Languages: Education

Department for Education written question – answered on 14th March 2019.

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Photo of Jo Stevens Jo Stevens Labour, Cardiff Central

To ask the Secretary of State for Education, what steps his Department has taken to increase modern foreign language provision in schools.

Photo of Nick Gibb Nick Gibb Minister of State (Education)

The reformed National Curriculum makes it compulsory for pupils in maintained schools to be taught a foreign language in Key Stage 2, and the English Baccalaureate (EBacc) performance measure, which includes languages, has seen the proportion of GCSE entries from pupils in state-funded schools in a modern foreign language (MFL) increase from 40% in 2010 to 46% in 2018.

Recruiting MFL teachers is also a priority. Generous financial incentives are offered for languages teaching, including scholarships in modern foreign languages worth £28,000, and tax-free bursaries, typically worth up to £26,000. The Department is also working in partnership with Spain’s Ministry of Education and Vocational Training to deliver Spain’s Visiting Teachers Programme to provide schools with access to a pool of qualified teachers from Spain who are able to teach MFL. For the 2019/20 academic year, the programme will be open to secondary schools and also (as a pilot) to primary schools. The Department also has a Teacher Subject Specialism Training programme which aims to improve the subject knowledge of non-specialist teachers and returning teachers in MFL and to increase the number of hours taught.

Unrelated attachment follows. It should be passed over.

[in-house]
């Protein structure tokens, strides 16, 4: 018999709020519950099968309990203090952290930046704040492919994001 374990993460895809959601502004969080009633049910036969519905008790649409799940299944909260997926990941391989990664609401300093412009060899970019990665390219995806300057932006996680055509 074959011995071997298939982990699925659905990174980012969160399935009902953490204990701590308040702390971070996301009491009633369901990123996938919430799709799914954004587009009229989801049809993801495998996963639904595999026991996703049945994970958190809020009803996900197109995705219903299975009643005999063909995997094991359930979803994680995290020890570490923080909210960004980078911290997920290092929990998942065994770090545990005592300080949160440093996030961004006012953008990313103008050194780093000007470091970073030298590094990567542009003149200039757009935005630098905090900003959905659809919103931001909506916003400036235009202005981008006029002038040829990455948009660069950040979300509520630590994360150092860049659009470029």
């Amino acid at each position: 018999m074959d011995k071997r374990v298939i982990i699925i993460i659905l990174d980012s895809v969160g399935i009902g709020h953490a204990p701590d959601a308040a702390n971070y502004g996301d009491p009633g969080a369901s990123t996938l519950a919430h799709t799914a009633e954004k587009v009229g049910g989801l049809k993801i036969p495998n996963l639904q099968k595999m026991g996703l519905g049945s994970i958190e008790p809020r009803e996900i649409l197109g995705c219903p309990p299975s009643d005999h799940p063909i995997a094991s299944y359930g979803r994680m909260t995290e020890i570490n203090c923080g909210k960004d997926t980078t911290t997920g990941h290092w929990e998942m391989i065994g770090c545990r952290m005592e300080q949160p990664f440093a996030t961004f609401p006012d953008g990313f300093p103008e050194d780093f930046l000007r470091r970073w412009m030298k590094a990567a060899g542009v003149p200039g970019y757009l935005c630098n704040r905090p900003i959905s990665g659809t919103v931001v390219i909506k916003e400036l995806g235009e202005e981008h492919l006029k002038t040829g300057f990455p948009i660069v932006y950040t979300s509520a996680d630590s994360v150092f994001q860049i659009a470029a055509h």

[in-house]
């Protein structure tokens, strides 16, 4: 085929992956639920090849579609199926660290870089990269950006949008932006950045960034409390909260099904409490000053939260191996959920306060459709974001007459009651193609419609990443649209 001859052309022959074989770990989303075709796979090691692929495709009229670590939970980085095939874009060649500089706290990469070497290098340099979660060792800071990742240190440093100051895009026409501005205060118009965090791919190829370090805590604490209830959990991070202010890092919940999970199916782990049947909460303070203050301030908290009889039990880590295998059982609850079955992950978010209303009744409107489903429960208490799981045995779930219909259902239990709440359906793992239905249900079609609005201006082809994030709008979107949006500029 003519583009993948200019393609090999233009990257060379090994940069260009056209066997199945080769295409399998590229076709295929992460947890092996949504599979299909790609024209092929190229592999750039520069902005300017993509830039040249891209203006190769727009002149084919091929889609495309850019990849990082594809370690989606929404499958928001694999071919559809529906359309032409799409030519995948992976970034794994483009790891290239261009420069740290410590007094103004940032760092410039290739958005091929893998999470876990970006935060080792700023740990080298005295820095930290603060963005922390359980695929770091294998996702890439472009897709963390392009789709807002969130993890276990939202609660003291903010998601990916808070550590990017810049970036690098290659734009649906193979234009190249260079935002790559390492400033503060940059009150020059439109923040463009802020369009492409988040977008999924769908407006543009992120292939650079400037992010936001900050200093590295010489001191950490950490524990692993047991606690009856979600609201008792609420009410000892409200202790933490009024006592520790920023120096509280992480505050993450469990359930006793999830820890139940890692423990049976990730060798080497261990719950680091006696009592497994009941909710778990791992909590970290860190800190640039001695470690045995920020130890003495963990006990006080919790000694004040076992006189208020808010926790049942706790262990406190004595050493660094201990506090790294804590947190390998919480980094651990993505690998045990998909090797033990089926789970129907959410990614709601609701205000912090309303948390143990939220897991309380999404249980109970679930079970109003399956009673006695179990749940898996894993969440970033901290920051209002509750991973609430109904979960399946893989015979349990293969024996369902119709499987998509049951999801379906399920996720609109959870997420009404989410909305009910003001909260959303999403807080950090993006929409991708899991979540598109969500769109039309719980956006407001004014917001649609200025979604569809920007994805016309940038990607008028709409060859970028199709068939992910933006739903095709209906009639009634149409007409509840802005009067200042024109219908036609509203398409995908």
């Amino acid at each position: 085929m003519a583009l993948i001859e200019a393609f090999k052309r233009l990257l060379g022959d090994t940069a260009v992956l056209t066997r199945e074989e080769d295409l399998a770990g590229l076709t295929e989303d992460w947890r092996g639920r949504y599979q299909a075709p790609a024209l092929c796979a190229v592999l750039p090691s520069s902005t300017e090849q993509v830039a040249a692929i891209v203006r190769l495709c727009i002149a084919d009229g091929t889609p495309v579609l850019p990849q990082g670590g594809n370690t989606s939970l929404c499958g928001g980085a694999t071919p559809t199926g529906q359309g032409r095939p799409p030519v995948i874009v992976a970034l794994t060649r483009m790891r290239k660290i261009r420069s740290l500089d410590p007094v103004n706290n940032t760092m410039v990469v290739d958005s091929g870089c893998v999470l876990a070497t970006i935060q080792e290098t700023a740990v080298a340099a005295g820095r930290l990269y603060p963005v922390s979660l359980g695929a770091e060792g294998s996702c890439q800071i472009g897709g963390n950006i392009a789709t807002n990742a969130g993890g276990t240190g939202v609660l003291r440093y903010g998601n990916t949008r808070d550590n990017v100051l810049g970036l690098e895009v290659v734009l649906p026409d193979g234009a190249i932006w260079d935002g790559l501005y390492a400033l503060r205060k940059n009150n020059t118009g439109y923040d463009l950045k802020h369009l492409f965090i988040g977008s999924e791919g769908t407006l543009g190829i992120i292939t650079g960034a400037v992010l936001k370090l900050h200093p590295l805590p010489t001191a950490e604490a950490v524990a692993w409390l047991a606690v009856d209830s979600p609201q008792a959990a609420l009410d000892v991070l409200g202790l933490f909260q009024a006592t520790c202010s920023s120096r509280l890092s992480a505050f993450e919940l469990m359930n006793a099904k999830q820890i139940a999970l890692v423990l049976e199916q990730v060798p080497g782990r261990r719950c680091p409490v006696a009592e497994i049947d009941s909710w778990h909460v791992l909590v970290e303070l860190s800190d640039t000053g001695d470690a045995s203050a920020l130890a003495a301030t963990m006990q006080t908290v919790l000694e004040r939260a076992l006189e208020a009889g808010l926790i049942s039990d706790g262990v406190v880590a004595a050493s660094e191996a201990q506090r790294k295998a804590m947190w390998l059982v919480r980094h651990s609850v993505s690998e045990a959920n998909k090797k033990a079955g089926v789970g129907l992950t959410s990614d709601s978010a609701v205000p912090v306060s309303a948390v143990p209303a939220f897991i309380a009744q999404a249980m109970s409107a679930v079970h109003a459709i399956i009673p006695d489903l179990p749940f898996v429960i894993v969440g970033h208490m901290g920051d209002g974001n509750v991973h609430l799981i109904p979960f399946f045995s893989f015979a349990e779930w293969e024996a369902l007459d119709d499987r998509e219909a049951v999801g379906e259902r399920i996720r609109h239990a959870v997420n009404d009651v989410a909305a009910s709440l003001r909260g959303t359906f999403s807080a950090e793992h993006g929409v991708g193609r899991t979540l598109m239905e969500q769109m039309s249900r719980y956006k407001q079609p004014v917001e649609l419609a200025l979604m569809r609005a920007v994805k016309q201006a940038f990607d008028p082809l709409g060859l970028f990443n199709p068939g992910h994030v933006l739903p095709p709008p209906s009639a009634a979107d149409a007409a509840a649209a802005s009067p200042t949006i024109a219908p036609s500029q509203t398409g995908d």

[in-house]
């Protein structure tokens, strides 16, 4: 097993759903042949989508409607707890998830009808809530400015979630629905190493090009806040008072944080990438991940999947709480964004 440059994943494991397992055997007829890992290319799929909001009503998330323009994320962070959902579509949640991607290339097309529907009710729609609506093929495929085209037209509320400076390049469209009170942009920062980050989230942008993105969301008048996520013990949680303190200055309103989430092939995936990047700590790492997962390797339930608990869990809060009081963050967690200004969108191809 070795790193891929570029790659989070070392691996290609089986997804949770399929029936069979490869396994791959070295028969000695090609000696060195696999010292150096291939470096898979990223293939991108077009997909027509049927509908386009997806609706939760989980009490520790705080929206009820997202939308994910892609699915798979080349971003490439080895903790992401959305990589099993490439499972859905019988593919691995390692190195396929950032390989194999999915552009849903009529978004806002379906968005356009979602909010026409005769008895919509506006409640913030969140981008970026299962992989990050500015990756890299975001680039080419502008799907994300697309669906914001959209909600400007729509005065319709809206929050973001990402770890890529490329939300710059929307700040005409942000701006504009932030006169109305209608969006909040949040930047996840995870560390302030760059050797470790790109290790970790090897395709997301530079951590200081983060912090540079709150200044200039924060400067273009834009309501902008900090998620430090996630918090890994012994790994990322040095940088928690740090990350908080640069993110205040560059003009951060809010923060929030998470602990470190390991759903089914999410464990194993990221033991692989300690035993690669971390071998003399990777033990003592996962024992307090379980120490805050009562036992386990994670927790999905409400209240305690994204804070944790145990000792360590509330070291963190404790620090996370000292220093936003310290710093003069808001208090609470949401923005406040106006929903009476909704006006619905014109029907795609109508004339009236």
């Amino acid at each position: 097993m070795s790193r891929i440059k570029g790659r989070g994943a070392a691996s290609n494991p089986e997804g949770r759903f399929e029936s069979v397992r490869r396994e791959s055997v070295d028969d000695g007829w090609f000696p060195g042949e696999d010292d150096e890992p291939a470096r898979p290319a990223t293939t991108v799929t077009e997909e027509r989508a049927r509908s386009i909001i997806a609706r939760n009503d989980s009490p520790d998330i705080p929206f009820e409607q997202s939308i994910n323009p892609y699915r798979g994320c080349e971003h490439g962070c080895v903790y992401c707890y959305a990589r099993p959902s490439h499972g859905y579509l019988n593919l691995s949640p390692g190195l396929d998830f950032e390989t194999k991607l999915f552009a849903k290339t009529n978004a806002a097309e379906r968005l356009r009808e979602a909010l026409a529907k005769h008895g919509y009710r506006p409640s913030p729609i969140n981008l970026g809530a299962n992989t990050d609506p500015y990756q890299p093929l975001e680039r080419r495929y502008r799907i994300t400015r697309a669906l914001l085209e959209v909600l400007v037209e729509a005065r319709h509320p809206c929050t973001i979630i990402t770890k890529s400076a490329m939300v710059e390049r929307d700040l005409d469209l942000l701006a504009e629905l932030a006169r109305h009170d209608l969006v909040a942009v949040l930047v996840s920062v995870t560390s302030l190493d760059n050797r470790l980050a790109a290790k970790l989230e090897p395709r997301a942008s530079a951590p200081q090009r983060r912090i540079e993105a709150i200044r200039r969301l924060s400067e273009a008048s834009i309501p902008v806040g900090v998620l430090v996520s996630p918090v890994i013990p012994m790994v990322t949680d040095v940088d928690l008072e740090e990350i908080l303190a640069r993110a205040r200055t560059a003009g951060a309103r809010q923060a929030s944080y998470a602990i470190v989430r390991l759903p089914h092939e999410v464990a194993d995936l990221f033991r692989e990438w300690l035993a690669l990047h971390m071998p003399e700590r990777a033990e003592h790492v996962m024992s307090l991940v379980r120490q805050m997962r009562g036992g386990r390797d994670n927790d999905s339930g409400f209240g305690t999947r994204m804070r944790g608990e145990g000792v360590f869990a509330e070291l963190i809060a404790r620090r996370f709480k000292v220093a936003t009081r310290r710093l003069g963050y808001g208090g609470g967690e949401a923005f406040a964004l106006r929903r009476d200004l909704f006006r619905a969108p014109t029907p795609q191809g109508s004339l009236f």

The Department has recently launched the new Teacher Recruitment and Retention Strategy, which will attract new teachers to all subjects, including MFLs.

A £4.8 million MFL Pedagogy Pilot commenced in December 2018. It is managed by the newly appointed MFL Centre for Excellence and is run through nine school-led hubs, to improve uptake and attainment in languages at Key Stages 3 and 4. A pilot project in MFL undergraduate mentoring for secondary school pupils has been launched to drive up participation in the subject, specifically targeting areas of high disadvantage to extend access to languages for all pupils.

The Department recently published and promoted a guidance leaflet[1] for parents, which explains why studying a language, as part of the EBacc, broadens opportunities in both education and employment. In February, attention was drawn to the benefits of studying a language among 13-14 year olds through a social media campaign.


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